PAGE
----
volume = "29",
pages = "283 -- 290",
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}

A longitudinal examination of positive changes in quality-of-life after traumatic brain injury. / Gould, Kate Rachel; Ponsford, Jennie Louise.

In: Brain Injury, Vol. 29, No. 3, 2015, p. 283 - 290.

Research output: Contribution to journalArticleResearchpeer-review

TY - JOUR

T1 - A longitudinal examination of positive changes in quality-of-life after traumatic brain injury

AU - Gould, Kate Rachel

AU - Ponsford, Jennie Louise

PY - 2015

Y1 - 2015

N2 - Purpose: Most studies of quality-of-life (QoL) after traumatic brain injury (TBI) reveal a largely negative picture, yet some survivors show positive changes (PC). Understanding PC in QoL may assist clinicians in facilitating post-injury adjustment. This study aimed to prospectively explore changes in QoL from pre-to post-injury, identify those with PC and examine predictive and associated factors. Methods: Ninety-five participants, recruited from consecutive admissions to a rehabilitation hospital, were prospectively assessed at least once over the first 4 years post-injury. Measures of QoL, psychiatric disorders, coping style and psychosocial outcome were administered at each assessment. Results: Participants mean QoL was in the average range pre-injury and at follow-up. A third demonstrated PC post-injury, which tended to remain stable. PC participants tended to rate their relatives as of greater importance than other participants, but did not rate their health as high. Group membership was not predicted by pre-injury demographic or injury factors, but it was significantly associated with psychosocial and functional outcome. Conclusions: Even after a significant brain injury, some individuals show sustained improved QoL. Factors such as lack of good old days bias and increased value placed on family may have important clinical utility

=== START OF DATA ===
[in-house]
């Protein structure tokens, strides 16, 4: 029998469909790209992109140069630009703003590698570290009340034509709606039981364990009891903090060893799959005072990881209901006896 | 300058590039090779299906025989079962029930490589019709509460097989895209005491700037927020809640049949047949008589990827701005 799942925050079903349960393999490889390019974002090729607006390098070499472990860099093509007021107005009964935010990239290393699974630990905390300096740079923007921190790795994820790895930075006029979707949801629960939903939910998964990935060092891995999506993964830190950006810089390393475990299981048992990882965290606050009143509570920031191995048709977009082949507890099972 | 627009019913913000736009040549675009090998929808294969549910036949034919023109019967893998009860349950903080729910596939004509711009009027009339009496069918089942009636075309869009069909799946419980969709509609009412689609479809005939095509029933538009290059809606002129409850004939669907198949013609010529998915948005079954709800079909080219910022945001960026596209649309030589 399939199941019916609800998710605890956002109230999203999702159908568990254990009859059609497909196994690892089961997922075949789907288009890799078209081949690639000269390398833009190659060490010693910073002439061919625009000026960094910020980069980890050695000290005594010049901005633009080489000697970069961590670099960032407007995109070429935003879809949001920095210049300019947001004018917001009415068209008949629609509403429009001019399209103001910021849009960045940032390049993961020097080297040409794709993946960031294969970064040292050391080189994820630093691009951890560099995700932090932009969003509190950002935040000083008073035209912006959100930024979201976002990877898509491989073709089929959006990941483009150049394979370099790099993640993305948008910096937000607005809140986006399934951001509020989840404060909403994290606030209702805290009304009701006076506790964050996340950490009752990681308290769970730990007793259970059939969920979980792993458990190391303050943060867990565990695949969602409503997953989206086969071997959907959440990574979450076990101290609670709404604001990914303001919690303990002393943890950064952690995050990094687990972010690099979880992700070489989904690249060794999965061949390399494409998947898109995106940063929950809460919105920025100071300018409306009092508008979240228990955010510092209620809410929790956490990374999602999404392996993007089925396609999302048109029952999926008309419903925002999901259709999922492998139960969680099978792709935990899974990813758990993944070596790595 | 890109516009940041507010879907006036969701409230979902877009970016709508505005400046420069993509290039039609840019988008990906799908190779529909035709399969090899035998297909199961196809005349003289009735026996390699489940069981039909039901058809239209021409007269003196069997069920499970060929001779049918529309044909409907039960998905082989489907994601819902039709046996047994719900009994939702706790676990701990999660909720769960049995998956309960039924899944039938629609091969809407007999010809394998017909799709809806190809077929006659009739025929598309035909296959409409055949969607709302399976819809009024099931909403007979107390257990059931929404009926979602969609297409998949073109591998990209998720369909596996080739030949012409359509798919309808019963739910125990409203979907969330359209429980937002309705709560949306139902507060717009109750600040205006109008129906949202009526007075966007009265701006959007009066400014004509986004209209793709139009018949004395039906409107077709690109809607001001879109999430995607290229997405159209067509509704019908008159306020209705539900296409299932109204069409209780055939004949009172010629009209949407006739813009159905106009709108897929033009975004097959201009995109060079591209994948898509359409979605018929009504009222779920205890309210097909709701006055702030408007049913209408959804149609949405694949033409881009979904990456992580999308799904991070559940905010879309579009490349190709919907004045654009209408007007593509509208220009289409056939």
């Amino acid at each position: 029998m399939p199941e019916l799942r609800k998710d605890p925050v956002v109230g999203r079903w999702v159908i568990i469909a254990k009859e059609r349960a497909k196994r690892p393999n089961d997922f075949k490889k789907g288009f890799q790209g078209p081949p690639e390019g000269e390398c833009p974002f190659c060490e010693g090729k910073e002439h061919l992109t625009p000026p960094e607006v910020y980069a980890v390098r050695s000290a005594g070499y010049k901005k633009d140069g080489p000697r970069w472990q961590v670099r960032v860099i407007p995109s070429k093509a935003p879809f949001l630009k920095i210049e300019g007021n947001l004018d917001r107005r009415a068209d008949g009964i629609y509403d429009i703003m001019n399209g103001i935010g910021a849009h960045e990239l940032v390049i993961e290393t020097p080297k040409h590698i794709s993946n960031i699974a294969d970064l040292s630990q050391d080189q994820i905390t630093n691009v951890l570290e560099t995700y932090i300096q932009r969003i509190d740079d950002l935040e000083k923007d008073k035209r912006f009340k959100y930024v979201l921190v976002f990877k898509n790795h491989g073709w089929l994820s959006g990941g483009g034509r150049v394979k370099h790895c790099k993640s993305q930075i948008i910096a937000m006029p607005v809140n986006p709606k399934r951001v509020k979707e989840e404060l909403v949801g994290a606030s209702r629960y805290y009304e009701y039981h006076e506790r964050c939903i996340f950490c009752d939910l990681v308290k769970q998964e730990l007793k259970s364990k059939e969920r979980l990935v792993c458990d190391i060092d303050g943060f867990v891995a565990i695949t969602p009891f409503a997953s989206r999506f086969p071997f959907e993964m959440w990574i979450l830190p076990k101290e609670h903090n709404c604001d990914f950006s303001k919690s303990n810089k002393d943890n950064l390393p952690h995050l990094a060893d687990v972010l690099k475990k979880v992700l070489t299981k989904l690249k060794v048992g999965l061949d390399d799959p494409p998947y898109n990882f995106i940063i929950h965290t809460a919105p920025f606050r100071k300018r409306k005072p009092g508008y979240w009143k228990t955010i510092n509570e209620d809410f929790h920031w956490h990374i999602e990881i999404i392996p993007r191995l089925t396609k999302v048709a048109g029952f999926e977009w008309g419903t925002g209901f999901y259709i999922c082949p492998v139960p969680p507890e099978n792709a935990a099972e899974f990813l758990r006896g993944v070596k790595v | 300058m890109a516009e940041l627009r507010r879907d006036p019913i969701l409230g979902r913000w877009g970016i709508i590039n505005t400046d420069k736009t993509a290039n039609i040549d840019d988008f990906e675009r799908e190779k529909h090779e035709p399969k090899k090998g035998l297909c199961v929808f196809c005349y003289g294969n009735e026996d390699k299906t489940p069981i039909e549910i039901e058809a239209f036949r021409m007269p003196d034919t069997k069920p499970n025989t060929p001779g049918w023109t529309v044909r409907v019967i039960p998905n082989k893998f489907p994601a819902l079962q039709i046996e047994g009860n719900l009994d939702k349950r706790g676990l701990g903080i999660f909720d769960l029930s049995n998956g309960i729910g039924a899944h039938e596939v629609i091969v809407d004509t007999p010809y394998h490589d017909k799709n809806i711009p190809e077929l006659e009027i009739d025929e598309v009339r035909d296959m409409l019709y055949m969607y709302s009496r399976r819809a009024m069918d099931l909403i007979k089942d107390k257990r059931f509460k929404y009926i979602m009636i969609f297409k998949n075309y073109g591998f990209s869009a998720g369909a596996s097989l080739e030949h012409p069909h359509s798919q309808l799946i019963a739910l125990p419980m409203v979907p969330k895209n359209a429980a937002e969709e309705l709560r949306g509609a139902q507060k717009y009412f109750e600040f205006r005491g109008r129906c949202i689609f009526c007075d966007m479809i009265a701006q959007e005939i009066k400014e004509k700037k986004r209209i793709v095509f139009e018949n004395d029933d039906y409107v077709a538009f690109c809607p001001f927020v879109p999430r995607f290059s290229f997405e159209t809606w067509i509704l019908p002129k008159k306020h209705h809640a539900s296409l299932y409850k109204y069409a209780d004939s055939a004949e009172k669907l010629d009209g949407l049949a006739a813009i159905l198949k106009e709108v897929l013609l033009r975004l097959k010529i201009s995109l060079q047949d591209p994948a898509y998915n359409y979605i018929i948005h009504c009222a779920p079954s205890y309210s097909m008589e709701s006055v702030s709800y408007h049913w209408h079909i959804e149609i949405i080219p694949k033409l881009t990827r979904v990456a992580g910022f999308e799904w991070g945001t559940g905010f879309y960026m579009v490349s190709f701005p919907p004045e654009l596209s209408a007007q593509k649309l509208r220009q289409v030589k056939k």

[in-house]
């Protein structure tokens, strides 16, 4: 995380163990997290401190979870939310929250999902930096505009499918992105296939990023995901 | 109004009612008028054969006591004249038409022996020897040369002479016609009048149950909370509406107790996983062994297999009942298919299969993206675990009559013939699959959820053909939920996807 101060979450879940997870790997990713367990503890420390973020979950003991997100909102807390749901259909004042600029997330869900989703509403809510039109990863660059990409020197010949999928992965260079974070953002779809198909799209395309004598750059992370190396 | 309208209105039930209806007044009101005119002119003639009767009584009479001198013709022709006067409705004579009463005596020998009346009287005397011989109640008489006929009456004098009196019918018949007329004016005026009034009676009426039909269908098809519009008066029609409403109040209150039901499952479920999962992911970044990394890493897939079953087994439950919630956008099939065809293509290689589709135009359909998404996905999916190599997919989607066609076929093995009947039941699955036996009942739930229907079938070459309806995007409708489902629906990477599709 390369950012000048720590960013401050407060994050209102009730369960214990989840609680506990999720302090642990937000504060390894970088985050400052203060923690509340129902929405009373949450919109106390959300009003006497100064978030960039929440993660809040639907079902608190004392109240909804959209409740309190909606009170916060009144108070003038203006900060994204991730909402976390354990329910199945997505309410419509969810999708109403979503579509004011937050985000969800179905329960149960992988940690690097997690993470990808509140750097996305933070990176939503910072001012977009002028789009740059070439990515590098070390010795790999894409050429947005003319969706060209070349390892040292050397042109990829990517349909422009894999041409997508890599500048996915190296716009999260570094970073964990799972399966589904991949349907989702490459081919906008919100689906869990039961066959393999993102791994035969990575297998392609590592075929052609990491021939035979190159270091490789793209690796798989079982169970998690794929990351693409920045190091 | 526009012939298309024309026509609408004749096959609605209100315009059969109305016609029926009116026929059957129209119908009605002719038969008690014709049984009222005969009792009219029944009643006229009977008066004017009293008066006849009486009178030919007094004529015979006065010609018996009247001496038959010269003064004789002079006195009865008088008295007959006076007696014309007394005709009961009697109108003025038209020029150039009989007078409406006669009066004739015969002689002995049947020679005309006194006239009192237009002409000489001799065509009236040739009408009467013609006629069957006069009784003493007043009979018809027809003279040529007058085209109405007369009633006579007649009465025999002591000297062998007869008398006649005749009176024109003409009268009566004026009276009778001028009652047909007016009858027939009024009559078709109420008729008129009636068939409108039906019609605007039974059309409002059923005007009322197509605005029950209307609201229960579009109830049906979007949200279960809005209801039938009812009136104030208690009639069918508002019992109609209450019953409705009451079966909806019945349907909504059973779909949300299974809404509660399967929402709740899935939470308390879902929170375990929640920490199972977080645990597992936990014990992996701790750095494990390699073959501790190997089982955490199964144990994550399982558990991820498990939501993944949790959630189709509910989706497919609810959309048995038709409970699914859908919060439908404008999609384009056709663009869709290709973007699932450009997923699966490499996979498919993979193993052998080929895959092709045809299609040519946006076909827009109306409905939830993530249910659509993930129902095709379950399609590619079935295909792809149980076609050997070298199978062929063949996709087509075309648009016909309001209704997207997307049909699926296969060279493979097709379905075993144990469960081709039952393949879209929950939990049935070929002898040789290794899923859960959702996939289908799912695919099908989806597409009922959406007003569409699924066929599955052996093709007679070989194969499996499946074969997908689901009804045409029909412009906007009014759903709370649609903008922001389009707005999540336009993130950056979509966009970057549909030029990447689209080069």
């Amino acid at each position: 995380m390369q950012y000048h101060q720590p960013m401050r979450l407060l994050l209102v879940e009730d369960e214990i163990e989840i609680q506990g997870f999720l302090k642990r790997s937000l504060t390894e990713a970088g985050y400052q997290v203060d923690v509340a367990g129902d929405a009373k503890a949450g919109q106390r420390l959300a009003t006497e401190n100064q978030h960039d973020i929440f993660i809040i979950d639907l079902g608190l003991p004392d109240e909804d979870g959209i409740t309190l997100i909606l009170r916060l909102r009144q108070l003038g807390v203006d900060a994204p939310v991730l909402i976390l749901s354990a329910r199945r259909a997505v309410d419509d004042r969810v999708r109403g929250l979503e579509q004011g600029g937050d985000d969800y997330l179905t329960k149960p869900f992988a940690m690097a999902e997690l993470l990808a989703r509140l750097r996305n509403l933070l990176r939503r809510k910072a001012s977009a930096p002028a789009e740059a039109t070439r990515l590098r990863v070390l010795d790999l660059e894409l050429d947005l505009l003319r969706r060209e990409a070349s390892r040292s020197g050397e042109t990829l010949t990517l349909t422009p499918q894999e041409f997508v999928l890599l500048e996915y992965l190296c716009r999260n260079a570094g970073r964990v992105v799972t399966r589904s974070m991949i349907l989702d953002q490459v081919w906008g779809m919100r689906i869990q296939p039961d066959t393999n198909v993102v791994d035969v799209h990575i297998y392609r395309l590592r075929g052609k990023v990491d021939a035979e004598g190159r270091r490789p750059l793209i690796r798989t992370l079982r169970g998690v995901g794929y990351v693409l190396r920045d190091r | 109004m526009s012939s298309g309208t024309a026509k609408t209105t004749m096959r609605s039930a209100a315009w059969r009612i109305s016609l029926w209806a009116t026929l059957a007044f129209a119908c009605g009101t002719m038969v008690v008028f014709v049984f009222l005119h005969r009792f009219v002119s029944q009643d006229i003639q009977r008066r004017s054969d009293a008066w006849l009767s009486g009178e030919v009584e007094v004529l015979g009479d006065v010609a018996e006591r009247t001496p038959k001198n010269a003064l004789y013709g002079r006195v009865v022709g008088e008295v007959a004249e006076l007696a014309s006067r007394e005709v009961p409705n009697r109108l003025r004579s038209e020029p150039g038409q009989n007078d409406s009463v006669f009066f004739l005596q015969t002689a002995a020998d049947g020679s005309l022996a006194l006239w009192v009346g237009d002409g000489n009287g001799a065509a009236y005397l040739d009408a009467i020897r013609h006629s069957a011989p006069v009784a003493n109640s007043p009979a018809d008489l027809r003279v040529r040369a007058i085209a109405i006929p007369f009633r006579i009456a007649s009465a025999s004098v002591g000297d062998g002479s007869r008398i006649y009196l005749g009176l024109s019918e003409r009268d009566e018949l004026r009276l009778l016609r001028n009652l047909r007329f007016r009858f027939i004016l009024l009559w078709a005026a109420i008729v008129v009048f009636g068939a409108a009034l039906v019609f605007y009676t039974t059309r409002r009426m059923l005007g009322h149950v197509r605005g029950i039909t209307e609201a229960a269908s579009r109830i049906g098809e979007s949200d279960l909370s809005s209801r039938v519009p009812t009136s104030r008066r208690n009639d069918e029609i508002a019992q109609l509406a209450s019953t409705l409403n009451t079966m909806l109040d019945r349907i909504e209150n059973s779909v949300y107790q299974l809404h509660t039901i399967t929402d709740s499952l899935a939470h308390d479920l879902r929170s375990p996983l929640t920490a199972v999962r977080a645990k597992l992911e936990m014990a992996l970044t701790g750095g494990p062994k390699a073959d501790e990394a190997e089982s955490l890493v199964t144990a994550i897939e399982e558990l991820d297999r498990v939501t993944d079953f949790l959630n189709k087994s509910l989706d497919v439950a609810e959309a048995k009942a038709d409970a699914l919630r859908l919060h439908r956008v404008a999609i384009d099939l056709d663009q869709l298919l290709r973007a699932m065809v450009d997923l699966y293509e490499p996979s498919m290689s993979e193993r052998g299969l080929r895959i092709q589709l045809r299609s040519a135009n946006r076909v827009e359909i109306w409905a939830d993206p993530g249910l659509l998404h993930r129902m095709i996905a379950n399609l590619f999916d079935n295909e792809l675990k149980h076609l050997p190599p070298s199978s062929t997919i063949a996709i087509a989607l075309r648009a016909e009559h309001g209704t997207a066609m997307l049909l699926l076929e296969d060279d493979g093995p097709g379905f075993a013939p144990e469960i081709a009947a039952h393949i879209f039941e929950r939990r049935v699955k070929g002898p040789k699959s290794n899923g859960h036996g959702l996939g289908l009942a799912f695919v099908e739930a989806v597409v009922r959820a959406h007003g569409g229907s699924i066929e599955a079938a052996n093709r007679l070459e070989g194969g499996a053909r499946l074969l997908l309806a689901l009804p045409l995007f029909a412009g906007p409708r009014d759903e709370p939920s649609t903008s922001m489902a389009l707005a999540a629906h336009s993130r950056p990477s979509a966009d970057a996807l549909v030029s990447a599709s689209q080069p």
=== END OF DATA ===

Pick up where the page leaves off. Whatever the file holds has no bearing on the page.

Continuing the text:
AB - Purpose: Most studies of quality-of-life (QoL) after traumatic brain injury (TBI) reveal a largely negative picture, yet some survivors show positive changes (PC). Understanding PC in QoL may assist clinicians in facilitating post-injury adjustment. This study aimed to prospectively explore changes in QoL from pre-to post-injury, identify those with PC and examine predictive and associated factors. Methods: Ninety-five participants, recruited from consecutive admissions to a rehabilitation hospital, were prospectively assessed at least once over the first 4 years post-injury. Measures of QoL, psychiatric disorders, coping style and psychosocial outcome were administered at each assessment. Results: Participants mean QoL was in the average range pre-injury and at follow-up. A third demonstrated PC post-injury, which tended to remain stable. PC participants tended to rate their relatives as of greater importance than other participants, but did not rate their health as high. Group membership was not predicted by pre-injury demographic or injury factors, but it was significantly associated with psychosocial and functional outcome. Conclusions: Even after a significant brain injury, some individuals show sustained improved QoL. Factors such as lack of good old days bias and increased value placed on family may have important clinical utility